That first autumn, the trees were young and the harvest small, according to Biwer. By the next year, all of the apple trees had succumbed to a late-season freeze.

Finally, this growing season, the apples are “bountiful,” Biwer said. “Last year we had no fruit; this year the volume and turnout have been spectacular. … We’re kind of coming into our sweet spot, no pun intended. McIntosh, Honeycrisp, Jonathan; some of the more popular apples are coming in.”

Helen H. Richardson, The Denver Post

Cashel Keena, 3, carries his own bag of handpicked apples at Adam’s Apple Orchard & Country Store on Sept. 19, 2021, in Ault. (Helen H. Richardson, The Denver Post)

And while the apples are plentiful, Front Rangers looking to pick them for snacking, baking and more should get out to harvest while they still can.

The three-year boom-to-bust apple cycle that Biwer and Perez experienced in their first few growing seasons is a near-sure thing along the Front Range, according to Sharon Perdue, an 18-year apple grower and owner of Ya Ya Farm & Orchard in Longmont.

“The problem we have here is we get the April storms, so one in three years I have like no crop, two in three, I have like half a crop,” Perdue said. “This year’s is the best crop I’ve had since 2012.”

“There’s just so many apples, but maybe we’ll have a freeze by (October).”

In 2014, Perdue experienced the kind of “freak” fall storm that “literally froze the trees in half. I lost 600 trees alone that year, 15 years (of work) in one night,” she explained. “That’s partly why people don’t have orchards out here.”

After buying her 8-acre farm and restoring the land to grow 118 apple varieties, primarily heirloom, Perdue began taking fruit to local farmers markets, where she encountered Midwest and East Coast transplants who were looking to pick fruit themselves.

“People were telling me how they used to pick apples as kids,” she said of her market customers. “And I thought, ‘Well, why am I (picking apples) then?”

Ya Ya’s apple harvests have since become a community affair, with Perdue getting more requests for picking than she can fill. Now U-pick reservations for the following season start coming in around the first of each year.

Customers send email requests for U-pick appointments that Perdue starts responding to, in order, by July.

If she has more availability, she’ll open appointments to walk-ins. This year, she expects to have enough apples to do just that. Unless a cold snap comes.

Mike Biwer, left, and Will Perez, ...

Helen H. Richardson, The Denver Post

Mike Biwer, left, and Will Perez, pose for a portrait with baskets of their fresh apples inside the country store at Adam’s Apple Orchard & Country Store in Ault on Sept. 19, 2021. The two new-to-Colorado farmers bought what was formerly Masonville Orchards Ault operation back in June 2019.

Biwer and Perez are excited to open Adam’s Apple to anyone who makes the drive to Ault on the weekends, and by appointment Wednesdays through Fridays while the fruit lasts. So far, they’ve been amazed by the response.

“People want to come out and hang out in the country and be around trees,” Biwer said. “They’ll drive two to three hours just to pick apples … and it’s just overwhelming. It’s pretty cool.”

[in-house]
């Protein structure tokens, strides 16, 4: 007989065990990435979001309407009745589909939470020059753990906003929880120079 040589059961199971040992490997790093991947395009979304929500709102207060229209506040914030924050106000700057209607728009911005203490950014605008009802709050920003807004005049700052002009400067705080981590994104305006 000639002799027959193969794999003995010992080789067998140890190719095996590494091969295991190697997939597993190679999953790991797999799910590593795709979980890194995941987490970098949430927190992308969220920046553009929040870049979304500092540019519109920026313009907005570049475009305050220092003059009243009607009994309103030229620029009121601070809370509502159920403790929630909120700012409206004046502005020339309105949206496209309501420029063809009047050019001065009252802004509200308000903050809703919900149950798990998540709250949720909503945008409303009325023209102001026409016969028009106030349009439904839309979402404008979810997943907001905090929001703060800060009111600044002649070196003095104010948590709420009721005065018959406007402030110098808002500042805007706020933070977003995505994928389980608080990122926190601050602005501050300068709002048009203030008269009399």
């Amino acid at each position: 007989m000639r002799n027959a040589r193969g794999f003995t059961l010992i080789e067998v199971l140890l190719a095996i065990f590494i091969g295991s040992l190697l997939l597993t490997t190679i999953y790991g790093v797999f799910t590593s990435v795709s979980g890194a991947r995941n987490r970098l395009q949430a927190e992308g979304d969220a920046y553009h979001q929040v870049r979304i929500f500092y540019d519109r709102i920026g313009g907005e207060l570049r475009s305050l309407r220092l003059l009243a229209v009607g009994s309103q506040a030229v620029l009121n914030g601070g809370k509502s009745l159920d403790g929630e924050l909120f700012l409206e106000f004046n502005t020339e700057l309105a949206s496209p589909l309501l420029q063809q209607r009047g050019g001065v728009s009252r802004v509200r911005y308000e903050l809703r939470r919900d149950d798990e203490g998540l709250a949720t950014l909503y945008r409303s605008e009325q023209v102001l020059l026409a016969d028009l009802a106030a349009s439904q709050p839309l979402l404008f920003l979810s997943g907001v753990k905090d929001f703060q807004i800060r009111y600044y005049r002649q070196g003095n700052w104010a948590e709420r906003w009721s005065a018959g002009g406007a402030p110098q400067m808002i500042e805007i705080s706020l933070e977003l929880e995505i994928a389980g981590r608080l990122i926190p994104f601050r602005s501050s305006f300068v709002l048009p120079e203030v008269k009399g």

When they left the Midwest — and their careers in corporate sales and interior design, respectively — Biwer and Perez had no real agriculture experience, let alone experience living in a town of 2,000.

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New York’s Philharmonic is Back, but Change Is Still Underway

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New York’s Philharmonic is Back, but Change Is Still Underway
Musicians perform during the New York Philharmonic’s concert on September 17, 2021. KENA BETANCUR/AFP via Getty Images

After a 556 day, coronavirus-induced hiatus from conventional concerts, New York’s Philharmonic returned last Friday for its return performance in the midst of drama surrounding the performance group. Jaap van Zweden, the Philharmonic’s music director, announced last week that he’ll be stepping down at the conclusion of the 2023-2024 season. Additionally, the Philharmonic’s David Geffen Hall is currently closed for renovations, and will once again be available to be visited in 2022. Overall, it’s been a period of intense upheaval for the iconic orchestra, which happens to hold the distinction of being America’s oldest.

In the past, the New York Times writes, van Zweden sometimes staged performances in which he made questionable decisions with the material; nevertheless, the director is prepared to steward the orchestra through his last season with aplomb. Plus, the feeling of being back out in front of a live audience was thrilling for the performers who’d been denied such an experience for so long.

“That kind of feeling, when we walk out and see a full audience, it’s very inspirational to us because we want to share the music with as many people as possible,” Frank Huang, the Philharmonic’s first violinist, told NY1. Huang acknowledged that many musicians onstage will now be wearing masks, but that “the familiarity of being on stage and performing for an audience, it is going to be there. You know, we feel very comfortable playing together as a group.”

Similar changes have been put in place for both performers and attendees of Broadway shows, which recently made their triumphant comeback after being teased for months by New York’s leaders. Proof of vaccination is required for Broadway audiences and stars alike, and children under the age of 12 wishing to attend a show are required to offer negative coronavirus tests.